Investing.com - Here’s a look at three things that were under the radar this past week.
1. Dow Makes a Golden Cross
If you weren’t watching technical indicators this week, you may have missed strong signal for blue-chip stocks.
The Dow Jones Industrial Average triggered a signal called the golden cross, which is bullish near term.
A golden cross occurs when a short-term moving average crosses above a long-term moving average. The Dow’s 50-day moving average moved above its 200-day moving average on Tuesday.
This hasn’t happened since April 2016.
Technical analysts note that this isn’t just a license to go out and buy like crazy, as other market forces must be taken into consideration. But historically, the expected pattern has pretty much played out in the short term following the signal.
While "the Dow's returns after golden crosses since 1950 aren't much to write home about, they exceed the index's returns after the ominous-sounding death cross” when the shorter-term moving averages cross below the longer-term ones, Andrea Kramer of Schaeffer’s Investment Research wrote.
By “isolating the data to look at post-golden-cross signals since 2003, the Dow was higher six months and one year later 100% of the time, with stronger-than-usual returns,” Kramer added.
2. Is Shale Making Records Highs or Shrinking?
The headline came Monday and had disappeared by the next day. U.S. oil output from seven major shale formations was expected to reach a record 8.6 million barrels per day in April, according to the Energy Information Administration.
But the oil market’s attention that day was occupied by news that OPEC had canceled an upcoming meeting in April to turn its entire focus to cutting production until another meeting scheduled in June.
Saudi Energy Minister Khalid al-Falih and his Russian counterpart Alexander Novak told reporters that their 24-nation alliance, OPEC+, won’t rest until it achieves what it calls market rebalancing, or, more accurately, the Saudi quest for $80 oil.
Falih said the emphasis on cuts was important, with U.S. shale oil turning out to be more prolific than thought, despite the Saudis consistently exceeding their share of the OPEC+ target to reduce at least 1.2 million bpd in supply this year.
Given Falih’s fear of shale, you would think the EIA forecast for another record high for shale would have garnered as much notice as the OPEC announcements, taking some of the wind out of oil bulls’ sails. But it barely made a ripple, and WTI and Brent crude added another chunk to bring their year-to-date gains to around 30%.
With the EIA flip-flop on production, one also wonders if hydraulically-fracked oil, or for that matter, supply of all U.S. crude, was expanding or shrinking.
In Monday’s update, the EIA said despite the peak shale production likely in April, output would only expand by 85,000 bpd, the smallest monthly increase since May 2018. And just last week, the agency revised down all of U.S. production, saying it had overestimated shale output for December through February.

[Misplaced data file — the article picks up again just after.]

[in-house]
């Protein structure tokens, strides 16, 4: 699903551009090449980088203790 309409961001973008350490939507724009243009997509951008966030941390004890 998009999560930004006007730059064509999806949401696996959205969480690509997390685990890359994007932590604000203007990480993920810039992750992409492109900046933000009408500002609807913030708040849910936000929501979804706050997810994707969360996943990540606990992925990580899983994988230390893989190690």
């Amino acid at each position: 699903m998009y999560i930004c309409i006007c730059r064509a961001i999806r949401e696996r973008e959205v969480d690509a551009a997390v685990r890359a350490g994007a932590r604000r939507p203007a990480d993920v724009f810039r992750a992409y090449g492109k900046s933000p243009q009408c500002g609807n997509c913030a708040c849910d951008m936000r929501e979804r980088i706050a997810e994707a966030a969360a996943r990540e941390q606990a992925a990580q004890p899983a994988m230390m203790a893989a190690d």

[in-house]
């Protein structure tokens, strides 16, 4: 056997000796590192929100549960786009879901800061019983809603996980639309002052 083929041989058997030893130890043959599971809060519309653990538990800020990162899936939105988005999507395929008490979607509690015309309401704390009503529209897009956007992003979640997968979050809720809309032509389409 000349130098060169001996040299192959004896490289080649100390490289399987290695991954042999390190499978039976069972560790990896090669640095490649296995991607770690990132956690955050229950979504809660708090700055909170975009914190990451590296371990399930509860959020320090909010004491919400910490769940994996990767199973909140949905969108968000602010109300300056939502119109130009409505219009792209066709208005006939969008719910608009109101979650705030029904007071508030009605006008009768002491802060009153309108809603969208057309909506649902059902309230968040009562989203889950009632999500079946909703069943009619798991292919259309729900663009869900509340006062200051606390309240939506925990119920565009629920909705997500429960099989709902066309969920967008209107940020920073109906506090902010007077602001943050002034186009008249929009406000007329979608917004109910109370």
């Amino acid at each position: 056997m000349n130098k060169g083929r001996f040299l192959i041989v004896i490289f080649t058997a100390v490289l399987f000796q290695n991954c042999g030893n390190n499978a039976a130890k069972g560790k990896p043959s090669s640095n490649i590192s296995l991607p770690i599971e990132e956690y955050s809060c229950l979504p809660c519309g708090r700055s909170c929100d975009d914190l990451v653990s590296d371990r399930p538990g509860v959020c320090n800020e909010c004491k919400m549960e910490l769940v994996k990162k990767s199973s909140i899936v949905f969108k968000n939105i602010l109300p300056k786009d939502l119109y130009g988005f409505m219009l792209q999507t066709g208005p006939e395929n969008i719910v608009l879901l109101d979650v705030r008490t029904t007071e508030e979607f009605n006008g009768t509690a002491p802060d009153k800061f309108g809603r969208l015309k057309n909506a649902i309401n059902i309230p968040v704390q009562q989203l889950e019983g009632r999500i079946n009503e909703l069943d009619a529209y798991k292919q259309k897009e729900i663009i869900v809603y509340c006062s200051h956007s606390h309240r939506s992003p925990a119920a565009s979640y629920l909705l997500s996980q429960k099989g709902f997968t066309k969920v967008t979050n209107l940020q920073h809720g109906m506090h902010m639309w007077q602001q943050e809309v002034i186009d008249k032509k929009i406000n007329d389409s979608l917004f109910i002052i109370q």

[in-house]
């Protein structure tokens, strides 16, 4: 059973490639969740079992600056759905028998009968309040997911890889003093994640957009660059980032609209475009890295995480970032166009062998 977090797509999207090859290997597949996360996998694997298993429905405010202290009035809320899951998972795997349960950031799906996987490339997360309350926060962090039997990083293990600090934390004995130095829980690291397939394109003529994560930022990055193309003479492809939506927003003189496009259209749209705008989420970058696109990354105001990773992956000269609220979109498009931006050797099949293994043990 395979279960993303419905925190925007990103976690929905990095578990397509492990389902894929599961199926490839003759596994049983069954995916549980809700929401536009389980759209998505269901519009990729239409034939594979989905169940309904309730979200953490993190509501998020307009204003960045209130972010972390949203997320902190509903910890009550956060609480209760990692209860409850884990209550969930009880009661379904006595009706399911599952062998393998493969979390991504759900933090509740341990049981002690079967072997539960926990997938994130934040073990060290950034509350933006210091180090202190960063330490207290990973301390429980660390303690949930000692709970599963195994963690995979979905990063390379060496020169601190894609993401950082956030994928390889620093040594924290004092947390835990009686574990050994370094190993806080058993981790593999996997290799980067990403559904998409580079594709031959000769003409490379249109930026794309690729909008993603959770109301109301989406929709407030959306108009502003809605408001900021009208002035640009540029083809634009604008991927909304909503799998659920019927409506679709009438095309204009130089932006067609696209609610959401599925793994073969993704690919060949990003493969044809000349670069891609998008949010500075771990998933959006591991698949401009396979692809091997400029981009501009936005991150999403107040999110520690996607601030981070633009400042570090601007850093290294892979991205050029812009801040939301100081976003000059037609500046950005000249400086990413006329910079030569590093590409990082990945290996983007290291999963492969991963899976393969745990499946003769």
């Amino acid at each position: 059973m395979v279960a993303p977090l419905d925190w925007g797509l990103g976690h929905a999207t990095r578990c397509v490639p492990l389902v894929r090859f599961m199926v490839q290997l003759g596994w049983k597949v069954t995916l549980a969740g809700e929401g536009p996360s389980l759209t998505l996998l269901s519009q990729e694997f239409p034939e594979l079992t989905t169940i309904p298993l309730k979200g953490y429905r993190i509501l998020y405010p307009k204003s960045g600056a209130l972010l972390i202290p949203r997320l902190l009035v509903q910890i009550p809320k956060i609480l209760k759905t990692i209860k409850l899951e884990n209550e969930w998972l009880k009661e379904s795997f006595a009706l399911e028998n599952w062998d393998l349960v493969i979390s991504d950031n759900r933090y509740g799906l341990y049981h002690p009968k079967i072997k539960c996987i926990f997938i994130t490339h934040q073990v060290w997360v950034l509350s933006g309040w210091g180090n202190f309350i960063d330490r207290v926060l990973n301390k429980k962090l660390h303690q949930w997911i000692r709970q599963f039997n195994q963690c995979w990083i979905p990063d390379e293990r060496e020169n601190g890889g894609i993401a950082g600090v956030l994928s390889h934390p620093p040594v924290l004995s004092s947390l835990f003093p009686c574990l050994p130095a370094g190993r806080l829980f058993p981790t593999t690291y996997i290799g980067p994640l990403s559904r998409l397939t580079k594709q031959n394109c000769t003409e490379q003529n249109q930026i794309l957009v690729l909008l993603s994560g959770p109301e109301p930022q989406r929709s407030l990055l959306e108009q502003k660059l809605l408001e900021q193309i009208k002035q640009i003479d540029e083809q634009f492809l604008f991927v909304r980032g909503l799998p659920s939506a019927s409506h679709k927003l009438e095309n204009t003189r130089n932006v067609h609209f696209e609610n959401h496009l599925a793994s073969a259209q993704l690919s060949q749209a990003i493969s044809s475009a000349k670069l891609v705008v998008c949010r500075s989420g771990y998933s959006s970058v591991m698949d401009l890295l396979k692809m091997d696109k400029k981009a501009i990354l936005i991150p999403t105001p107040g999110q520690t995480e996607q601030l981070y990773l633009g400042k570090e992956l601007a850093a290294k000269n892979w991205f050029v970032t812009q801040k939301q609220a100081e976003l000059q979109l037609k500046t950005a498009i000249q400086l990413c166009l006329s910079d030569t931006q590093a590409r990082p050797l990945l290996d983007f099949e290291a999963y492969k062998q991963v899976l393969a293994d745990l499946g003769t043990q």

With Big Oil muscling smaller drillers from U.S. shale patches for a share of the action there, it remains to be seen if the equation will change.
3. Yield Curve Inversion to Trigger Bond Proxy Purchases?
The spread between the 3-Month and 10-Year Treasury yields, the most important part of the yield curve, turned negative on Friday. It’s the first time that’s happened since the financial crisis and it raised fears a recession may be on the horizon.
While this may only be a partial inversion of the curve, other parts of the curve are flirting with an inversion or have also inverted. The 2Y/10Y spread ended day just 11 basis points from the flatline, while the 2Y through 5Y yields are inverted.
The yield curve serves as a kind of doomsday screen for the economy and when it inverts, bad things tend to happen. A yield curve inversion has preceded every recession over the past 60 years.
An inversion of the 2Y/10Y yield curve in 2000 preceded the 2001 U.S. recession and crash of the dot-com bubble. The 2008 recession was preceded by an inversion of the yield curve in 2006.
For most stocks, signs of impending economic doom can smother even the most buoyant rally, evident in the selling in high-flying tech stocks Friday. But defensive sectors like utilities, real estate and consumer staples stood firm relative to the overall selloff.
Bond-proxy stocks are often relied upon for their stable dividends in times of economic malaise, which is often characterized by paltry returns on offer from government bonds.
The SPDR S&P Dividend (NYSE:SDY) ETF, which houses many of these bond proxies, currently yields 2.49%. That is not much higher than the current 10-year yield of 2.45%.
But bond yields look vulnerable. The U.S. economy is certainly stumbling, while international growth has slowed, stagnated or, in some corners, reversed. And the Federal Reserve's dovish monetary policy message earlier this week has all but killed any hopes of a rate hike this year, further denting any hopes of firming in bond yields.
-- Written and compiled by Yasin Ebrahim, Barani Krishnan and Kim Khan